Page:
“Do one thing,” they said, “and do it well.”
That’s good advice. It’s the sort of advice that makes intrinsic sense and works for a lot of people. It’s also the sort of advice that is nearly impossible for me to follow, at least when it comes to creative endeavors. I want to do it all.
A quick survey of my Creative Market coworkers revealed that I’m far from alone. Our outside pursuits include playing a variety of musical instruments, cooking, painting, sculpting, photography, furniture building, pottery, creating decor, sewing, baking, and even puppet-making.
As for me, I make my living as a software engineer. I’m not the World’s Best Programmer (regardless of what my coffee mug may or may not say), but I have invested years of my life into the study and practice of writing clean, functional code. Not only does it pay the bills, I enjoy it. I enjoy the creativity involved in crafting solutions with code. Perhaps you’ve never thought of code-wrangling as a creative endeavor. It is. Yes, it’s technically challenging, but it also requires invention and imagination and taking time to daydream about possibilities. There’s this satisfying interplay between the Spock half of my brain and the Bing Bong half that only happens when I’m in the Code Zone™, and I love it.
But it’s not enough. I also write fiction, cook, make music, take pictures, and co-produce a podcast. None of these have ever made me rich or even contributed significantly toward my expenses. In fact, they all take time, energy, and money that could be spent more profitably elsewhere.
So why not focus all my time and energy on building my programming chops? Here are my top three reasons:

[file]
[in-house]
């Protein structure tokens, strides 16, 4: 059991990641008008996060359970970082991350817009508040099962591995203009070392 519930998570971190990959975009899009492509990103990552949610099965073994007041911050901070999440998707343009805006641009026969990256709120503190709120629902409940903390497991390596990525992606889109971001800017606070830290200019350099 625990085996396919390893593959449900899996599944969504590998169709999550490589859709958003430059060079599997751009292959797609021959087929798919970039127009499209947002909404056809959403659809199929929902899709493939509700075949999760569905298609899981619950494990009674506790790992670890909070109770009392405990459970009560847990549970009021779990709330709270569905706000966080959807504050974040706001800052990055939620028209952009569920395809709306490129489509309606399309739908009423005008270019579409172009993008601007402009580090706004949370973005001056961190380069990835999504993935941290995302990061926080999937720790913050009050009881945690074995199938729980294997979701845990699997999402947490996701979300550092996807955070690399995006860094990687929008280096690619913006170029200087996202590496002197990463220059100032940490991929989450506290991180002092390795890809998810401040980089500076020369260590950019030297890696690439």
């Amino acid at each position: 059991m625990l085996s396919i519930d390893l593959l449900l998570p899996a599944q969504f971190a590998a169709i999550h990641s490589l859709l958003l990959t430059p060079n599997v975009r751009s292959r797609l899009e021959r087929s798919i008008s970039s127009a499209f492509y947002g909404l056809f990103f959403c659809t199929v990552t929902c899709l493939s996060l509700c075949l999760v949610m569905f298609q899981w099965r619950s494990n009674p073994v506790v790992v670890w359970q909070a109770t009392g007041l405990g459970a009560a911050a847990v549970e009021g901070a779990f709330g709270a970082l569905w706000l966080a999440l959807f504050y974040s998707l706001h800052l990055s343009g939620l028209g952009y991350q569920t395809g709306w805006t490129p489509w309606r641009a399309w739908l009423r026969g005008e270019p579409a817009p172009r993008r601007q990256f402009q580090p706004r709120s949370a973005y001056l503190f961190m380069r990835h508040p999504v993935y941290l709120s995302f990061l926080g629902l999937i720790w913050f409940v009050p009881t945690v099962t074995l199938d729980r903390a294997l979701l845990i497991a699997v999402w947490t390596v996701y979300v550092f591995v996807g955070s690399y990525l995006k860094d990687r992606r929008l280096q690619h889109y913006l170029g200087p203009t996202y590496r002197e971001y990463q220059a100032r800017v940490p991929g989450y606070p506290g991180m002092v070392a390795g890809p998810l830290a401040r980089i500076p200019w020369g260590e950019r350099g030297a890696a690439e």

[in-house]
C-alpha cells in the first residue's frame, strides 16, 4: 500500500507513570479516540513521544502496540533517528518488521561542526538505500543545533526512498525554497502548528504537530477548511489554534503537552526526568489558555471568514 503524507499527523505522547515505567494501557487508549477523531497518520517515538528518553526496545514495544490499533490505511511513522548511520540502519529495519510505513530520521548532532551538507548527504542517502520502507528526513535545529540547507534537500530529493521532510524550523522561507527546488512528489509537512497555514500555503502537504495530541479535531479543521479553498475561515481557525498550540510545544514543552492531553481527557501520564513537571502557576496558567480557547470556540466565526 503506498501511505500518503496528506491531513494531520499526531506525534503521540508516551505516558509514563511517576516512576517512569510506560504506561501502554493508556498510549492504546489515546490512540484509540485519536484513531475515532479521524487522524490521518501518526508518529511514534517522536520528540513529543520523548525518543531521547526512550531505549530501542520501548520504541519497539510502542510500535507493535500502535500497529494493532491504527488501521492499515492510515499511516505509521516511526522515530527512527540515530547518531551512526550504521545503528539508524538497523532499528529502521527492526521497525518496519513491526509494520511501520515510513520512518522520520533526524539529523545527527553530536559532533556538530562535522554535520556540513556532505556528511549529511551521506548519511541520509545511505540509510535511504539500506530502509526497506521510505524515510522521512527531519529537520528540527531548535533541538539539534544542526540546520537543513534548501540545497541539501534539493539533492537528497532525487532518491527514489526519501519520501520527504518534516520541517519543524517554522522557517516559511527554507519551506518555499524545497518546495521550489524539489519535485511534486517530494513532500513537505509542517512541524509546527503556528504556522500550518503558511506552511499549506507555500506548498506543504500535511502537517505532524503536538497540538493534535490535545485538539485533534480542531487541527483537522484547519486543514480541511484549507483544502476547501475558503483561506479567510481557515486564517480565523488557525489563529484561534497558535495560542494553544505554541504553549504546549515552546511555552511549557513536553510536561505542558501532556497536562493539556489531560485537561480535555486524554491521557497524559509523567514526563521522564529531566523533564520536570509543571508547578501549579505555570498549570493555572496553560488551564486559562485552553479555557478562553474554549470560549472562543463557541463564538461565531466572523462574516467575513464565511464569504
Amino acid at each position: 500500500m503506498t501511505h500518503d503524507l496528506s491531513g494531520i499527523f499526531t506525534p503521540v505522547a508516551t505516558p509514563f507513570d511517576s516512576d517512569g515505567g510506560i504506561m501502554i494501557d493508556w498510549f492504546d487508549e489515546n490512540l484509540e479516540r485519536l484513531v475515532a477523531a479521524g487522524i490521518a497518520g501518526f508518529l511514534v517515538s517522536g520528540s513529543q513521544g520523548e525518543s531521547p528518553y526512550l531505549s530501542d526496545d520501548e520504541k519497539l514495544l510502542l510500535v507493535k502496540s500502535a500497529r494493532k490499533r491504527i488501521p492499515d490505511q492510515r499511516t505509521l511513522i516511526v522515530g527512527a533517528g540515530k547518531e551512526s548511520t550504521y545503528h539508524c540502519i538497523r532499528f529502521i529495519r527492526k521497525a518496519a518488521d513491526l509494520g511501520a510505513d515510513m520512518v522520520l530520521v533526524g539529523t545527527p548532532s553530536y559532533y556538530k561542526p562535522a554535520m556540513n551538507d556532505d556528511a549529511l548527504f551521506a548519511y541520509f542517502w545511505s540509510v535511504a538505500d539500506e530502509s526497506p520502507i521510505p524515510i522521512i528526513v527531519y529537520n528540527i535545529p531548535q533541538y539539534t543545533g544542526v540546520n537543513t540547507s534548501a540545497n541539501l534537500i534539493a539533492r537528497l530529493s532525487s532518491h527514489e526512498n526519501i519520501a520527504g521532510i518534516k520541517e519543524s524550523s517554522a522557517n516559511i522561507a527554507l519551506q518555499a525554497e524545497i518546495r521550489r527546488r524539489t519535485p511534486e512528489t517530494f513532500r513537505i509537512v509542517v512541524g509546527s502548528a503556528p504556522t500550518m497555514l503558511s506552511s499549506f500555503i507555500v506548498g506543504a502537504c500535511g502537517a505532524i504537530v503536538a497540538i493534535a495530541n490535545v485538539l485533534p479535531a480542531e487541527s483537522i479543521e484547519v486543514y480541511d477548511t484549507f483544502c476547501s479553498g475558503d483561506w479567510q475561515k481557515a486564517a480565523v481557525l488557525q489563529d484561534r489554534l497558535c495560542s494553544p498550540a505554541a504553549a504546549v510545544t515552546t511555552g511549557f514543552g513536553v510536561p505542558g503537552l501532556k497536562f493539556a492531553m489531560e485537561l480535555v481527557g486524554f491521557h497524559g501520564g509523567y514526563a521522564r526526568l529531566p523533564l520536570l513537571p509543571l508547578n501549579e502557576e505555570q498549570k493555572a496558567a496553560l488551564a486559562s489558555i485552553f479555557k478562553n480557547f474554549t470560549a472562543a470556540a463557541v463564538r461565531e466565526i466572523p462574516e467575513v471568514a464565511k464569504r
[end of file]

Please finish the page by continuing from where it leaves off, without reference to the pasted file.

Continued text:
Anybody who has built something larger than a basic “Hello, World” application will tell you that programming sucks. While architecting and building elegant, efficient solutions can be cathartic, that’s only a small part of an engineer’s day. The rest is spent squashing bugs (that the developer may or may not have introduced), unraveling Flying Spaghetti Monsters of technical debt, testing, documenting, and trying not to panic when hardware fails or a security vulnerability is found in some underlying bit of tech. Is the payoff worth it? Yep. Do programmers sometimes need to do something else for a while? Yes, please.
The same is true for other creative professions. My coworker, Beth Rufener, said that her job (support) requires “a lot of left-brain type tasks, which is great! But that makes doing right-brain stuff on the side super beneficial.” (Check out Beth’s artwork on Instagram)
Whether you’re dealing with clients, building a fanbase, coordinating venues, promoting your work, tracking expenses, or keeping up your social media presence, there are parts of your job that are necessary pain points. Sometimes it’s nice to turn all of that off and create something for which the only pain points are the ones you’ve chosen to allow into your process. You could paint all the happy little trees you want, hang the canvas on your wall for family and friends to enjoy, and go on with your life—no showings or schmoozing required.
But the beauty of creating rather than consuming to refresh yourself is that it comes with the potential to reset your enthusiasm for the creative process itself.
And sure, you can always plop onto the couch, turn on the TV, and do nothing. Sometimes your brain needs a break. I get it. But the beauty of creating rather than consuming to refresh yourself is that it comes with the potential to reset your enthusiasm for the creative process itself. When I share a short story draft with my writing club or serve an especially tasty batch of salsa to my family, I’m reminded why I love creating. Those little sparks of accomplishment build up into a fire of motivation that follows me back to my laptop, empowering me to write more creative code. Better still, the fulfillment of a job well done brightens my attitude both inside and outside of work; when I create, I’m a more fun coworker, a more encouraging dad, and a husband who still has energy left to knock a couple items off the honey-do list over the weekend.